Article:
FUEL: COMPASSION

After returning from the Playmaker training for child life specialists, I felt refreshed and rejuvenated as well as inspired and excited to use all that I learned.

baseballDear Playmakers,
After returning from the Playmaker training for child life specialists, I felt refreshed and rejuvenated as well as inspired and excited to use all that I learned. I was tested almost immediately with a very difficult case at my hospital.

I had begun working very closely with a set of six-year-old fraternal twins, “Michael” and “Jess.” The twins were in a horrific car fire and hospitalized for extensive second- and third-degree burns on their chest, face, legs, and hands. Even more upsetting was the fact that this car fire was set intentionally by their own mother in a dual suicide/homicide attempt. Needless to say, the playful, joyful approach advocated by Playmakers as a way to create deep connections and facilitate healing did not come to the front of my mind as I set out to do child life interventions with them.

However, I was quickly surprised by Michael, the precocious and inquisitive, yet protective older twin. Michael was brought into the hydrotherapy room, or “tank room,” daily for burn cleaning and dressing changes. He was frequently distressed by the thought of this procedure, as it is long and quite painful. I knew this would be the perfect opportunity to work closely with him to relieve his pain and anxiety. I brainstormed some ideas not only to divert him from the pain, but also to find a way to connect with Michael and have him connect with the technicians helping him.

Almost immediately I thought of “Magic Ball.” Since Michael could not move from the tank table to express his own moves, he used the Magic Ball to be in total control of mine. “Magic Ball, Magic Ball, do the robot!” he would say and I would do my best robot moves. “Magic Ball, Magic Ball, do the twist!” “Magic Ball, Magic Ball, do the silly dance!” His happiness and delight grew, as did his distraction.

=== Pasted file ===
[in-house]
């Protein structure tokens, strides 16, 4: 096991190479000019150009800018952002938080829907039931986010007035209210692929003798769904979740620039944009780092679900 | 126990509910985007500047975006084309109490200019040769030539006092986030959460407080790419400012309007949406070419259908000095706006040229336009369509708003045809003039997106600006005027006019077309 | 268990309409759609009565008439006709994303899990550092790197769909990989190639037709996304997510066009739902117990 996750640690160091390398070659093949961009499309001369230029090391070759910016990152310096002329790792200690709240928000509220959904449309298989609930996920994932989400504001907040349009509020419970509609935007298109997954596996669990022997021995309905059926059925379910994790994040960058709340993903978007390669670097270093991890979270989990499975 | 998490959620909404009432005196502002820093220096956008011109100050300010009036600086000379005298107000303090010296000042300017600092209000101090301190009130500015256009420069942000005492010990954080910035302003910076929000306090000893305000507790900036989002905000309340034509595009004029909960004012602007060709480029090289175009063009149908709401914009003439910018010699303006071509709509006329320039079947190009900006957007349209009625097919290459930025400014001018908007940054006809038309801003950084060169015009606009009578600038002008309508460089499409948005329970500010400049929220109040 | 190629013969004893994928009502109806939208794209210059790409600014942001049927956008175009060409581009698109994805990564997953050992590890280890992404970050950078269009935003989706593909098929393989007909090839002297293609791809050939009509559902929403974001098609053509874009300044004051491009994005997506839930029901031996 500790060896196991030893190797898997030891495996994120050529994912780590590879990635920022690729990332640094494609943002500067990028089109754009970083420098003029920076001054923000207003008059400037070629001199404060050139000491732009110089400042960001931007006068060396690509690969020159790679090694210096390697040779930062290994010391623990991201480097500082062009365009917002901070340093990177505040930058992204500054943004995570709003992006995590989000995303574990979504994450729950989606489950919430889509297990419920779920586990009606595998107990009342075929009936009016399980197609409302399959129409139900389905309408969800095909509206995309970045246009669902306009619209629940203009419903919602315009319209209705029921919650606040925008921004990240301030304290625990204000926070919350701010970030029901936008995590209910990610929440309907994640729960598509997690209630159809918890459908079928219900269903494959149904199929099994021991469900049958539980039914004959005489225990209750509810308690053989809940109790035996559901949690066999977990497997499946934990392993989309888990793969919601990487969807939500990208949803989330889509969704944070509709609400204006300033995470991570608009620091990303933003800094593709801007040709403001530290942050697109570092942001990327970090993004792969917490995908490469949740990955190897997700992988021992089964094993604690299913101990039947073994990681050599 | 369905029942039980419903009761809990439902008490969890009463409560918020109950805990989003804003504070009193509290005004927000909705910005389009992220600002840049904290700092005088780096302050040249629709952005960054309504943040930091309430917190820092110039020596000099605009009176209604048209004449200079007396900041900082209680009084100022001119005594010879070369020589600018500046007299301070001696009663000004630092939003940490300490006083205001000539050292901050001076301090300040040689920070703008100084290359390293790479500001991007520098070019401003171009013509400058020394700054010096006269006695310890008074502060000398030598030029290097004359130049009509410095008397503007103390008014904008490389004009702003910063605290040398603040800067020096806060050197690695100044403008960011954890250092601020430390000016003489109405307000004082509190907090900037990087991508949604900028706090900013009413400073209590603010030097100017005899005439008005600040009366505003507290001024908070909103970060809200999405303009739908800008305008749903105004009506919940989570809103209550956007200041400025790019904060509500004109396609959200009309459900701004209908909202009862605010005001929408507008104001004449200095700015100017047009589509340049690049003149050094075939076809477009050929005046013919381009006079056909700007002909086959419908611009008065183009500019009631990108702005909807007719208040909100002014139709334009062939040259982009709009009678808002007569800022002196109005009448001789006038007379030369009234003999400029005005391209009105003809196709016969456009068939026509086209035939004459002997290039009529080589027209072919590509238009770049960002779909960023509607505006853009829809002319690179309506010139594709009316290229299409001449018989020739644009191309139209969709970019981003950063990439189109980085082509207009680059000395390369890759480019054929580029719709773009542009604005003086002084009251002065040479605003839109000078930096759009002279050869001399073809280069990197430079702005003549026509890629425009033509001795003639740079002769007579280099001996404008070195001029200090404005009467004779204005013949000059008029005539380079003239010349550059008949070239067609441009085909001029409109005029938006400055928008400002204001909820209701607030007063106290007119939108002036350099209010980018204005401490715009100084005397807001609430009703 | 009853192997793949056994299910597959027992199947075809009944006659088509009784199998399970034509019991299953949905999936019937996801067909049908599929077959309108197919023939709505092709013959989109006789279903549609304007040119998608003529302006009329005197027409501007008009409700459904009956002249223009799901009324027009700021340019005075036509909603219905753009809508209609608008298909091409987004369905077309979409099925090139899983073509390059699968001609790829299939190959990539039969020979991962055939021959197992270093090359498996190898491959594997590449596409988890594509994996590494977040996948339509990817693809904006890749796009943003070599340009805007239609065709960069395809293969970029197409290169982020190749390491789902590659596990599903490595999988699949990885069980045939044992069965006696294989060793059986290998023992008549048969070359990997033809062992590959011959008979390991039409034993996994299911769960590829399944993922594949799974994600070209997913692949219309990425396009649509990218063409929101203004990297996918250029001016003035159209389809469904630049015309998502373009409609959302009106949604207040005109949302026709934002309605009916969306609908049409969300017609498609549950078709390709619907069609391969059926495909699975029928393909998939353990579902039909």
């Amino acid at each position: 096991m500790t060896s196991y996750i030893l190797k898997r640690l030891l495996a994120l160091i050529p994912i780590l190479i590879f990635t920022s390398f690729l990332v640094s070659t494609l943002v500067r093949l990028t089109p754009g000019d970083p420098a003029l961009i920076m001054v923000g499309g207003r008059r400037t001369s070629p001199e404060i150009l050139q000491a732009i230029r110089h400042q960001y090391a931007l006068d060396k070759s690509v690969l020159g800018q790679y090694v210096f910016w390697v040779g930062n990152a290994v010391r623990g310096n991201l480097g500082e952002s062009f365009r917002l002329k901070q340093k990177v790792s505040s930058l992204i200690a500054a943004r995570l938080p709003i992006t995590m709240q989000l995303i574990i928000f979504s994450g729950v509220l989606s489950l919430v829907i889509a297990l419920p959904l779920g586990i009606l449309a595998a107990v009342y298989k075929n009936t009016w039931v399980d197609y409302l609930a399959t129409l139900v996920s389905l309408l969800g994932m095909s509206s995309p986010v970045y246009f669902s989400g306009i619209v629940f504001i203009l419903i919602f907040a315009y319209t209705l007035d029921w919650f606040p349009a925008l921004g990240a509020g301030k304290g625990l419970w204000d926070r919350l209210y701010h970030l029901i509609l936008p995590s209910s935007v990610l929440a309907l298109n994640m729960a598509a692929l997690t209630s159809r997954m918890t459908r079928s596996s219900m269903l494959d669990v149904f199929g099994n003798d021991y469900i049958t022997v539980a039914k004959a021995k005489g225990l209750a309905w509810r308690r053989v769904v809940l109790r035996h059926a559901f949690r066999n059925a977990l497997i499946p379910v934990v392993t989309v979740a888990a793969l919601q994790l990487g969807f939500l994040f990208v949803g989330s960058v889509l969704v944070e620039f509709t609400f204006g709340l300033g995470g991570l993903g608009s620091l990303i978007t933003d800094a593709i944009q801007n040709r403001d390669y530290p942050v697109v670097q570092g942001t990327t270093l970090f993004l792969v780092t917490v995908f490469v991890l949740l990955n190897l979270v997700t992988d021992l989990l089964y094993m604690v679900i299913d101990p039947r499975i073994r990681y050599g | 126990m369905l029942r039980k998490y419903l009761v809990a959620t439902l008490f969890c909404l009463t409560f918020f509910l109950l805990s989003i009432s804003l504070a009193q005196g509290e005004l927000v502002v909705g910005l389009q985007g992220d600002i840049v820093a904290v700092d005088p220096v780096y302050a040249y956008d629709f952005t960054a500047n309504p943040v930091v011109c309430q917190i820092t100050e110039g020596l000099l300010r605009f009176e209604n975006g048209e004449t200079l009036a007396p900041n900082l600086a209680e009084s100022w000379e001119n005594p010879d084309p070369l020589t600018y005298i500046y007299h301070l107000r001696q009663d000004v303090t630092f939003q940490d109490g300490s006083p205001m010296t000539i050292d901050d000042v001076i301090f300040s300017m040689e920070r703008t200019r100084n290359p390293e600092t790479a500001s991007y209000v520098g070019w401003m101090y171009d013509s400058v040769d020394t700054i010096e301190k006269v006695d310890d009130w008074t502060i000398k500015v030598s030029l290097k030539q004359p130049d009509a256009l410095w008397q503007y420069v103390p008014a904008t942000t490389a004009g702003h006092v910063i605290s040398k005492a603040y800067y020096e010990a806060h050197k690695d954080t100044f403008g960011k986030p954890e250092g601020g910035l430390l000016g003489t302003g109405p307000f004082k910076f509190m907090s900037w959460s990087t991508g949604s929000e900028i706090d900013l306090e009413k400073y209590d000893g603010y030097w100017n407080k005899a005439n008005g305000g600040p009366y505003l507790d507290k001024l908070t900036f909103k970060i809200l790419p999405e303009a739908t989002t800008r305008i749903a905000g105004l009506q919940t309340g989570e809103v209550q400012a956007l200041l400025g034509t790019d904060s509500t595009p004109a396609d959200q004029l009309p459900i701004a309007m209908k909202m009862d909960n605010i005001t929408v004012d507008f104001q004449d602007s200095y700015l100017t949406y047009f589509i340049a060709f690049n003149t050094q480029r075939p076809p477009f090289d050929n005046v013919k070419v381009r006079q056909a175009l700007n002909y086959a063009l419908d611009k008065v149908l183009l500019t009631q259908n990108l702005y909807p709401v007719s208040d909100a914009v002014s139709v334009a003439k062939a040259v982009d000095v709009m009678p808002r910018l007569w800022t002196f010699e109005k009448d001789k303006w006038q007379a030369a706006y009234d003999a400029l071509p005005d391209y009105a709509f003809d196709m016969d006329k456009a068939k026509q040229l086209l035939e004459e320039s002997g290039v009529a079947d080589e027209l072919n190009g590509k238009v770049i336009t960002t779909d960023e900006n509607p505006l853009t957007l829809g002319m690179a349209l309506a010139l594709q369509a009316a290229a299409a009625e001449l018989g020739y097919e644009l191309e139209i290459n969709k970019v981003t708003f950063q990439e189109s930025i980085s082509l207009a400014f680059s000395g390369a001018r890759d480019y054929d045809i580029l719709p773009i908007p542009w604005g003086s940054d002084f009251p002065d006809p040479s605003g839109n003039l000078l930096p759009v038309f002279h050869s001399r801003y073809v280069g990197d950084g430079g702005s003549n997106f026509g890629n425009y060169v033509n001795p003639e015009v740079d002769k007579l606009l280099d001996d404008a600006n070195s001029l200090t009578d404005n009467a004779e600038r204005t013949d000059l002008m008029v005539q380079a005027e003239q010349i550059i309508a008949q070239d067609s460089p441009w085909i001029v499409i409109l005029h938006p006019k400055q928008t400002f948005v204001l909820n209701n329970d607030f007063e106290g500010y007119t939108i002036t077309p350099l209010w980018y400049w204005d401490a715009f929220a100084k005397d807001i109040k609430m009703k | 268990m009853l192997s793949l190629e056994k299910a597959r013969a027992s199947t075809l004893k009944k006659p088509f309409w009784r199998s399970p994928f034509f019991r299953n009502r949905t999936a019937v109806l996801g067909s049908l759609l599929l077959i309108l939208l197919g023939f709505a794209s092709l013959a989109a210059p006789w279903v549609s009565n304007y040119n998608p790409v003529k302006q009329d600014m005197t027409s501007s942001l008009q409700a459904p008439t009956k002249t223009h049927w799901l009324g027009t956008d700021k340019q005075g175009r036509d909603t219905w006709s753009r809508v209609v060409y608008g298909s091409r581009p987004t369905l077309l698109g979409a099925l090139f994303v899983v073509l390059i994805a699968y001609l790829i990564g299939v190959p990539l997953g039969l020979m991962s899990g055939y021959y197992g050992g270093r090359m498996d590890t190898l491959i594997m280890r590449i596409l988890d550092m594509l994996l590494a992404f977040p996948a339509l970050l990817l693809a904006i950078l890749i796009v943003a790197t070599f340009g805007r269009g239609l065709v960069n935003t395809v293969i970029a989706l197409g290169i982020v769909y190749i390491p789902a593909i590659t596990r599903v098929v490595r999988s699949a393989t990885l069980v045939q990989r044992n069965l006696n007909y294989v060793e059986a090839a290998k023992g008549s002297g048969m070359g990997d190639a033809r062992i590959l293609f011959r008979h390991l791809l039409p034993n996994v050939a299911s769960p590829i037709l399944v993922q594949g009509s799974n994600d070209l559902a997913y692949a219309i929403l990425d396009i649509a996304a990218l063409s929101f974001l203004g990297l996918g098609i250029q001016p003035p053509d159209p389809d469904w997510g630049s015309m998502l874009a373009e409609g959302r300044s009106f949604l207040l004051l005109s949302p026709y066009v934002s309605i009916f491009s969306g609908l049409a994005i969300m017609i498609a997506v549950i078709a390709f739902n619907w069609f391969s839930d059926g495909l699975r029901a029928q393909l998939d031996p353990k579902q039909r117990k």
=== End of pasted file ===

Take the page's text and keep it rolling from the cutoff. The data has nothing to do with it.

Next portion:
Then came an imaginative idea that took the cake. “Magic Ball, Magic Ball, CONGA LINE!” The room instantly turned into a party-like atmosphere. All the staff members, burn technicians, the child life specialist, the child life intern, and the nurses jumped on the conga line and snaked throughout the tank room and beyond. Michael was sitting up on the bed, his burns exposed, but smiling and laughing nonstop! He was able not only to gain some control in this situation, but also to be entertained by the very staff people who before he perceived as the people “who hurt me.” The benefits of this intervention are innumerable and great. Michael actually looked forward to getting his dressings changed from this point on.

In the course of Michael’s treatment I implemented many more Playmaker games, activities, and techniques that provided both comfort and connection. This experience, along with all the Playmaker techniques I am using, have essentially transformed my career forever. Not only have I learned about myself and how to remain joyful and engaged even in the saddest of situations, but I learned from Michael how to keep positive in the face of adversity. I have strengthened my practice and deepened my passion for helping children in need.

The Life is Good Playmakers has been a blessing, and I don’t think I can express exactly how grateful I am for the amazing group of people who have facilitated my growth as a Playmaker and professional!

Danielle

Playmaker and Child Life Specialist

This article is excerpted and adapted from the book Life is Good by Bert and John Jacobs, published by National Geographic on September 1, 2015. Copyright © 2015 The Life is Good Company.